Pressure shot wins it!

Krista McCarville’s path the playoffs looks good following Northern Ontario’s win against the Northwest Territories on Tuesday night. (Photo, Curling Canada/Andrew Klaver)

Skip McCarville comes through under pressure to boost Team Northern Ontario 

Overcoming a devastating defeat is sometimes the toughest thing to do in sports.

Skip Krista McCarville insists she’s parked her gold-medal game loss at last season’s Scotties Tournament of Hearts, and is confident her head is in the right space to make a spirited run on the ice at the Canadian women’s curling championship this season.

So far, it sure looks like she’s right as she works her way through the 2023 Scotties in Kamloops, B.C.

McCarville and her team from Thunder Bay, Ont., look as dangerous as ever, upping their record to 5-1 and into a share of first place in Pool B after Tuesday’s evening draw at the Sandman Centre.

McCarville was forced to make a pressure come-around draw facing an enemy stone at the back of the button for a tense 5-4 win over veteran skip Kerry Galusha’s Team Northwest Territories (3-3, Yellowknife), which has shown a lot of spunk at the Scotties this year.

“The first half of the last end went well until we had an ‘oopsie’ but that’s my job to make that last shot and I did, so I’m thankful for that,” said McCarville. “We have two more tough games and we have to play a little bit better than we did today.”

McCarville, who finished runner-up to eventual champion, Canada’s Team Kerri Einarson, last season in Thunder Bay, Ont., was thrown a tough schedule coming up against three top teams — Team Manitoba’s Jennifer Jones, Team Wild Card #2’s Casey Scheidegger and Team Ontario’s Rachel Homan — to start proceedings. She survived with a 2-1 record, clearing the runway for what she hopes is a trip to the playoffs.

Nobody should be surprised that McCarville is making noise at the Scotties — again. Her teams have always performed well in major events and have been excellent for quite some time. Her current team lineup – with third Kendra Lilly, second Ashley Sippala, lead Sarah Potts and coach Rick Lang – earned silver at the Scotties last season, although McCarville’s loss in the final was a gut punch, coming in her own hometown of Thunder Bay.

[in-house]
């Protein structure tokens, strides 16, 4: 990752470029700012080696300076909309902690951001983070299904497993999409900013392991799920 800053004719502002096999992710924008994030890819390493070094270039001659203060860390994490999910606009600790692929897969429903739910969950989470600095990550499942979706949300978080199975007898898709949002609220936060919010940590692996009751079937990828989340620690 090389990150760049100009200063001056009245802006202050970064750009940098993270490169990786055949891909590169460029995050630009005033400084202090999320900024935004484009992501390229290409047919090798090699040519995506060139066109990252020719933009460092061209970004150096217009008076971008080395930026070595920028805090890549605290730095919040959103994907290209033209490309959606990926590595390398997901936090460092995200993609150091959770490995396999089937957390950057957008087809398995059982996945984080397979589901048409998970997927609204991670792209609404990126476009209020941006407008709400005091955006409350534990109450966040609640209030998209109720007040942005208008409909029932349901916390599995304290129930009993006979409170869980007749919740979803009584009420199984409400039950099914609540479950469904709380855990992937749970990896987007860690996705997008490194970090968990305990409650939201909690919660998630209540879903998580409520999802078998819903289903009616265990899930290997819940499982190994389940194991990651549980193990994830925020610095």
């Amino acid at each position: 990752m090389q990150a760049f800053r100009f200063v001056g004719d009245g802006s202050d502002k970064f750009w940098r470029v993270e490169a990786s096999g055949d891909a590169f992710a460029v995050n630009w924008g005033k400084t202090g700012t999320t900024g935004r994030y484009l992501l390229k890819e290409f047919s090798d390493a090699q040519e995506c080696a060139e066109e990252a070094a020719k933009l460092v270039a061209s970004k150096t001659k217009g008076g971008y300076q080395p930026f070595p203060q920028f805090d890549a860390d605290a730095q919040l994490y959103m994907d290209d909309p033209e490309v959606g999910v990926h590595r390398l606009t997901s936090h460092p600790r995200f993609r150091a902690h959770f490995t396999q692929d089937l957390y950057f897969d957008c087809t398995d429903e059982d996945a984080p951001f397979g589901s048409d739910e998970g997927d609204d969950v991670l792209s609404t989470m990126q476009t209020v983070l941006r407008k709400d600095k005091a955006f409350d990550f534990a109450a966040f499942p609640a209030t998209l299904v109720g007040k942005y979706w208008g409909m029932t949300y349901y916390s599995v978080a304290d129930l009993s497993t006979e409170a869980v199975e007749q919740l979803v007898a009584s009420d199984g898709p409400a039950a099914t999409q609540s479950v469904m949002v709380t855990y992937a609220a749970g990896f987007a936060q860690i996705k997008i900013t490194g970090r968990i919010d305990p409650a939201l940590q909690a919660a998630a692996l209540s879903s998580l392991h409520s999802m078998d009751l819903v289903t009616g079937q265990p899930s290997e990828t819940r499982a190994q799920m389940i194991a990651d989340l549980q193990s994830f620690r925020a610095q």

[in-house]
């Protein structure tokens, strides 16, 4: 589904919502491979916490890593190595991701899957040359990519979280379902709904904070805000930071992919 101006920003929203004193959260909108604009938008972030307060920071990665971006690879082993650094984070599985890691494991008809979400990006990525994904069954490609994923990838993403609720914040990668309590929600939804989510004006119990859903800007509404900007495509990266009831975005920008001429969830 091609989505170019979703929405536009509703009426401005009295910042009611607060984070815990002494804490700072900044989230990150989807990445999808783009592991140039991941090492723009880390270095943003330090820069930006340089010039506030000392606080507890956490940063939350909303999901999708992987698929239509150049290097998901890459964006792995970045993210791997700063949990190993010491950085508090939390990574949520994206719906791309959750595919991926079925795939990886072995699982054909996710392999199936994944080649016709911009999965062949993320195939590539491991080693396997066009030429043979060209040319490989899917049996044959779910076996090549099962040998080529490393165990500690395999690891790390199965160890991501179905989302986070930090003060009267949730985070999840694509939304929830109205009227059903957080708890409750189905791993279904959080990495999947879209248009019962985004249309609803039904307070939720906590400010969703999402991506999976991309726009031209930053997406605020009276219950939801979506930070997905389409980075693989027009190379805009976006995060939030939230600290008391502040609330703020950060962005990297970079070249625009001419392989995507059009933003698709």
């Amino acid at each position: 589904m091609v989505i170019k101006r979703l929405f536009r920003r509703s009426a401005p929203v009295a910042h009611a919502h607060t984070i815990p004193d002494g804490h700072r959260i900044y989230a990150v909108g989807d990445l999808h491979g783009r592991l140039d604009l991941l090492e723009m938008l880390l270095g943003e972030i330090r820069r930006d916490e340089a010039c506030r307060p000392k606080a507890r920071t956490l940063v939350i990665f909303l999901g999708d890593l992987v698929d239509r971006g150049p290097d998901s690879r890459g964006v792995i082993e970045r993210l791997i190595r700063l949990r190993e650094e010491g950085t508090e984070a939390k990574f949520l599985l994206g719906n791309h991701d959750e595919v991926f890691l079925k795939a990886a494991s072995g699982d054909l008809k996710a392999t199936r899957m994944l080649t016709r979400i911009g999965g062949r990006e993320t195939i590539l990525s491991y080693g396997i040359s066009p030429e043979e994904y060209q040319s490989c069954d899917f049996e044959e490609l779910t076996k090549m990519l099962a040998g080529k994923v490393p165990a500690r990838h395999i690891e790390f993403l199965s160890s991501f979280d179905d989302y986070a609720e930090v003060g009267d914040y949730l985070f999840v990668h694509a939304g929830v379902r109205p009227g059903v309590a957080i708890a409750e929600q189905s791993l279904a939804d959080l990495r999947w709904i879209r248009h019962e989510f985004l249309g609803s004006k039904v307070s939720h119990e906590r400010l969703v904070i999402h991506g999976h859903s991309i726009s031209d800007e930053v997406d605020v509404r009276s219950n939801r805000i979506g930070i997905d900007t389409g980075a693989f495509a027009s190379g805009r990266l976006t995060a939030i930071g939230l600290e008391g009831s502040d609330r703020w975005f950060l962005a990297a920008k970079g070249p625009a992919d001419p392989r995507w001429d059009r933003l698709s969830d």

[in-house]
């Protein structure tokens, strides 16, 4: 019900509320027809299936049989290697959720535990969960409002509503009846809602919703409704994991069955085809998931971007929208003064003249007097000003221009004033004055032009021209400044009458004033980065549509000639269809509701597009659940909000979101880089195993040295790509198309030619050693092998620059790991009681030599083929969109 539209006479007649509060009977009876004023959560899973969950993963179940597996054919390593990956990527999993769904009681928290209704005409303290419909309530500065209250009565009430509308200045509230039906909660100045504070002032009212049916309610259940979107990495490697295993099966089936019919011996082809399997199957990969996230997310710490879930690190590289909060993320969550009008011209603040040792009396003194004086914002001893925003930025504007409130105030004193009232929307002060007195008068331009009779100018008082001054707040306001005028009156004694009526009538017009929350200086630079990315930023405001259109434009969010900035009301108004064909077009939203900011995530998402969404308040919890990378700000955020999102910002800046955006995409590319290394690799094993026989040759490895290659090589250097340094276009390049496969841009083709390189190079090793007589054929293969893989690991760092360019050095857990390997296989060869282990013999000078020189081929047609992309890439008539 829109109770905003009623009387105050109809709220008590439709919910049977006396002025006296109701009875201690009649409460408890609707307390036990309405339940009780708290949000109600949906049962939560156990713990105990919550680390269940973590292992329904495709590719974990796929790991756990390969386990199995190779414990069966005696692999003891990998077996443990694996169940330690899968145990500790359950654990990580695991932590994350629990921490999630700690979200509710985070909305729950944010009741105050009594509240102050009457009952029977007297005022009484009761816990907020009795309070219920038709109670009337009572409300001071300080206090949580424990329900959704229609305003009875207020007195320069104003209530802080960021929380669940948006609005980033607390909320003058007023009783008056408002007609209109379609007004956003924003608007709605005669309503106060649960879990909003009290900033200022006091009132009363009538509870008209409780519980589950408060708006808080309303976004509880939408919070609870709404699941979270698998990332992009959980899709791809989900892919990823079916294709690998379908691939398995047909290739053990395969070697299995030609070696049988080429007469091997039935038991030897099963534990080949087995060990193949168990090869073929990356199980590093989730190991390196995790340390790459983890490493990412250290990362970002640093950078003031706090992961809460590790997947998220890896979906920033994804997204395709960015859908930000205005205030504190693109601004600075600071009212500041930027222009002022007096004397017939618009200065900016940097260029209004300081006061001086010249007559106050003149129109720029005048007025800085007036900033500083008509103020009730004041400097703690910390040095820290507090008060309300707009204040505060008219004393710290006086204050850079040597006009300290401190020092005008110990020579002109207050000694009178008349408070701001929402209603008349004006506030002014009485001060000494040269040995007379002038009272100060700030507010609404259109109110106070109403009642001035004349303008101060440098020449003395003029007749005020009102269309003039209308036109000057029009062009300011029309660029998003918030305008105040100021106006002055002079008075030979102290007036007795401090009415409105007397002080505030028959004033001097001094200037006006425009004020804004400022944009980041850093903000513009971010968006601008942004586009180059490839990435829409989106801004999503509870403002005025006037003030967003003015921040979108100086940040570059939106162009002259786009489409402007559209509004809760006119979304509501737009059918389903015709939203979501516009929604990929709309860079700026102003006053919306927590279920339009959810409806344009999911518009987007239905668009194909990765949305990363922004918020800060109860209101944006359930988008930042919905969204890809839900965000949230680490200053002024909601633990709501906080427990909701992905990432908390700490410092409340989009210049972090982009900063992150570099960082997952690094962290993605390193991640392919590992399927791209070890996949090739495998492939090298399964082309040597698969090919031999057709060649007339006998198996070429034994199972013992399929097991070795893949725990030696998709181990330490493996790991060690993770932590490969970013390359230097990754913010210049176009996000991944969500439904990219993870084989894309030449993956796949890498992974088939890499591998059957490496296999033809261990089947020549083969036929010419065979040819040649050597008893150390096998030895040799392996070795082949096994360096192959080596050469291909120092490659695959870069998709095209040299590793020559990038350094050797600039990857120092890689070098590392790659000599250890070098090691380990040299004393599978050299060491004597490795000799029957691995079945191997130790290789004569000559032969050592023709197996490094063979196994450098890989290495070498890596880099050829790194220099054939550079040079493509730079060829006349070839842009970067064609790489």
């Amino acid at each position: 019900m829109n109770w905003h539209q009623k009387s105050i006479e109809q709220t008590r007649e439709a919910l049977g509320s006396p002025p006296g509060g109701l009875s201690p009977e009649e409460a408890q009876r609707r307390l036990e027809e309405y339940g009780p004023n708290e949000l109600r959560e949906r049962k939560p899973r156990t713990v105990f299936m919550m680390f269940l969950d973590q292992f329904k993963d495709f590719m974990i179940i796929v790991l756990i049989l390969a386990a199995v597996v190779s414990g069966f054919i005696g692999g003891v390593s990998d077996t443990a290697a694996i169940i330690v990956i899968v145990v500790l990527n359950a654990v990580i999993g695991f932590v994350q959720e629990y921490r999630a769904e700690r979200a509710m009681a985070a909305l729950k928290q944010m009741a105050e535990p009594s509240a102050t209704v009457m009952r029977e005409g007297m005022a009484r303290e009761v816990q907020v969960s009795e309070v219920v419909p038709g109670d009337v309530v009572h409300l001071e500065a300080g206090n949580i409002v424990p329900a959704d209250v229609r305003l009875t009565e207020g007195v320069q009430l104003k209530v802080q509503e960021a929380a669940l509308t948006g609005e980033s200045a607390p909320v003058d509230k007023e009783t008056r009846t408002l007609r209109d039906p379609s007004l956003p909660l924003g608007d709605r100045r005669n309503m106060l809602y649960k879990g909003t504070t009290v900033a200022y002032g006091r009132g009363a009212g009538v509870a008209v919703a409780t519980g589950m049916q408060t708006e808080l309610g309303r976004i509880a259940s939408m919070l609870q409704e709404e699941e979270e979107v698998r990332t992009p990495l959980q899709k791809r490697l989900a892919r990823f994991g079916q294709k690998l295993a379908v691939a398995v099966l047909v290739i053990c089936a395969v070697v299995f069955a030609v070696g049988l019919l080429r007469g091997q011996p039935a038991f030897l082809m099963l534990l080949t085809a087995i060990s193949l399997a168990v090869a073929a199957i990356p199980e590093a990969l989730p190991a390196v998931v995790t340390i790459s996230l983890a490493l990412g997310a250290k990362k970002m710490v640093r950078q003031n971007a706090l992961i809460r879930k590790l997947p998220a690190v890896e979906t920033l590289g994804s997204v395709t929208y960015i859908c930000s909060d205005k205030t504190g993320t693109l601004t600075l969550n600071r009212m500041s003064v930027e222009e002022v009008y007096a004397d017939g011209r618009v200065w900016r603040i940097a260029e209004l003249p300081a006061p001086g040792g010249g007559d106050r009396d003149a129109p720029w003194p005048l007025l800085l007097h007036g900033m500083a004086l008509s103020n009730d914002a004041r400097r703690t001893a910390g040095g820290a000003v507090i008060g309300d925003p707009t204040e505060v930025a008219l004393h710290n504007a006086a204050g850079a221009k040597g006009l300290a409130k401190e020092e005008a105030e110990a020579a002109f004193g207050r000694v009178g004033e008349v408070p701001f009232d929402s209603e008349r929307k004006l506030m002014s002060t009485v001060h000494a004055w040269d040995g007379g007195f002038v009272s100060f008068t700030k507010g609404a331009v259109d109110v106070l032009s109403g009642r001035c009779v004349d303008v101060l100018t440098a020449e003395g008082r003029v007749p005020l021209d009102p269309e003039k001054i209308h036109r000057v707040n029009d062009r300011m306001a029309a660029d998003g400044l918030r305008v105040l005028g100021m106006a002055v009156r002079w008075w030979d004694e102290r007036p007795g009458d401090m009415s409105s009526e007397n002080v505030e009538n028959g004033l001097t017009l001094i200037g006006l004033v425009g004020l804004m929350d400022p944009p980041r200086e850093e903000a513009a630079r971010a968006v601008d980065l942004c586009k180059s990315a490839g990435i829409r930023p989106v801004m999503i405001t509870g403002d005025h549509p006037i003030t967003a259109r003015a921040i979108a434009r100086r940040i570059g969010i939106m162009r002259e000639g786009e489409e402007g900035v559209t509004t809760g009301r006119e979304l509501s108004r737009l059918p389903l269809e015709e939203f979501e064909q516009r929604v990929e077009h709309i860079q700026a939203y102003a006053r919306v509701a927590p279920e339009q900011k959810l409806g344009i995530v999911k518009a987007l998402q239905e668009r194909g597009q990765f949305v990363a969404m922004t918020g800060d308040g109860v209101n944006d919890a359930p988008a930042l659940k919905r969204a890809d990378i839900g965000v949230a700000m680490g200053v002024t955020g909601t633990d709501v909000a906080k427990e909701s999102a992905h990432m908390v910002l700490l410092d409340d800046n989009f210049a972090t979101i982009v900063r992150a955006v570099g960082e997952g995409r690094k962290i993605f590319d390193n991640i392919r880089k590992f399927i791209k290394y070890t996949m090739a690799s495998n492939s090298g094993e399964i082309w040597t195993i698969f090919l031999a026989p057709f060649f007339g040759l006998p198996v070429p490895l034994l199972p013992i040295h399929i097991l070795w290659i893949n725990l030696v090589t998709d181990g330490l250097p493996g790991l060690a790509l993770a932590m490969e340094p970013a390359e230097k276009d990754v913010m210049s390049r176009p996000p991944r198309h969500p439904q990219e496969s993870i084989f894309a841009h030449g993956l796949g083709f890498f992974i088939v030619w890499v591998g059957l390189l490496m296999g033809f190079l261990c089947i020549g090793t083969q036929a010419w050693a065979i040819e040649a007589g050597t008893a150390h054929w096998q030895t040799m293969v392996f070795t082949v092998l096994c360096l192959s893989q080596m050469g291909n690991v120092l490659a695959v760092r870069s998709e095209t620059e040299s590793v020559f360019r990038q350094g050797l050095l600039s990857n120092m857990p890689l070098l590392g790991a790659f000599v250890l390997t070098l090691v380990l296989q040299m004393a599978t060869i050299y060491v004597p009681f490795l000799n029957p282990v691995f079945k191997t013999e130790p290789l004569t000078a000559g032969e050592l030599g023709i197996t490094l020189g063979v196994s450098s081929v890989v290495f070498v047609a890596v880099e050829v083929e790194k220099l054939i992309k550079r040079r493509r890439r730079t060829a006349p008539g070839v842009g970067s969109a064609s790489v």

But she says she’s over that, although it took some time to wipe it from her mind.

“It definitely lingered for a while. You get so close,” she said. “We thought after we reached the final in 2016 would we ever be back to the Scotties. You kind of think that way. Will we be back? The Scotties is such a tough tournament to play.

“Obviously we want to be in the final again and win the Scotties,” said McCarville. “But we know how long of a week it is but the final is still far away. We don’t want to think about it.”

Casey Scheidegger of Wild Card 2 scored five in the first end against Newfoundland and Labrador. (Photo, Curling Canada/Andrew Klaver)

Team McCarville had a battle on its hands from the get-go with the Polars, who leaned on the brilliant shooting of Jo-Ann Rizzo who throws fourth stones.

It was a second heartbreaking loss for Team Northwest Territories which also lost a last-rock decision to Team Manitoba skipped by Jones in the afternoon. Galusha, however, remains in the hunt for a playoff spot and has a big game against Team Scheidegger (Wild Card 2) Wednesday, which will be crucial.

Teams with three losses, however, are still in the mix in the bumper-to-bumper, rush-hour race to the playoffs.

Team Wild Card 1 skipped by Kaitlyn Lawes (3-2, Winnipeg) had a chance to make a move up the standings in Pool A, but fan favourite Team Quebec (3-2, Laval-sur-le-Lac/Glenmore) skipped by Laurie St-Georges rolled to a 9-7 victory. It went down to last rock as well when St-Georges, with the hammer, spilled the last Team Lawes rock out of the house.

In other action, Wild Card 2’s Team Scheidegger (2-3, Lethbridge, Alta.) opened with a five-ender against Newfoundland and Labrador’s Team Stacie Curtis (1-4, St. John’s) to earn a 12-5 win. In the final game of the evening, Nova Scotia’s Team Christina Black (4-2, Dartmouth) maintained its favourable position in the lead-up to the playoffs in Pool A with a 9-5 victory against Nunavut’s Team Brigitte MacPhail (0-5; Iqaluit).

The 18 Scotties teams are split into two pools of nine, and will play a complete eight-game round robin. The top three teams in each pool advance to the playoffs where it will be further reduced to a Final Four and a Page playoff system.

 The final goes Sunday, Feb. 26.

The 2023 Scotties Tournament of Hearts continues Wednesday with draws at 8:30 a.m., 1:30 p.m. and 6:30 p.m. (all times PST).

Live scoring, standings and statistics for the 2023 Scotties Tournament of Hearts are available at

TSN and RDS2 will provide complete coverage of the 2023 Scotties Tournament of Hearts. CLICK HERE for the complete schedule.

For ticket information for the 2023 Scotties Tournament of Hearts, go to

This story will be available in French as soon as possible at

Curling Canada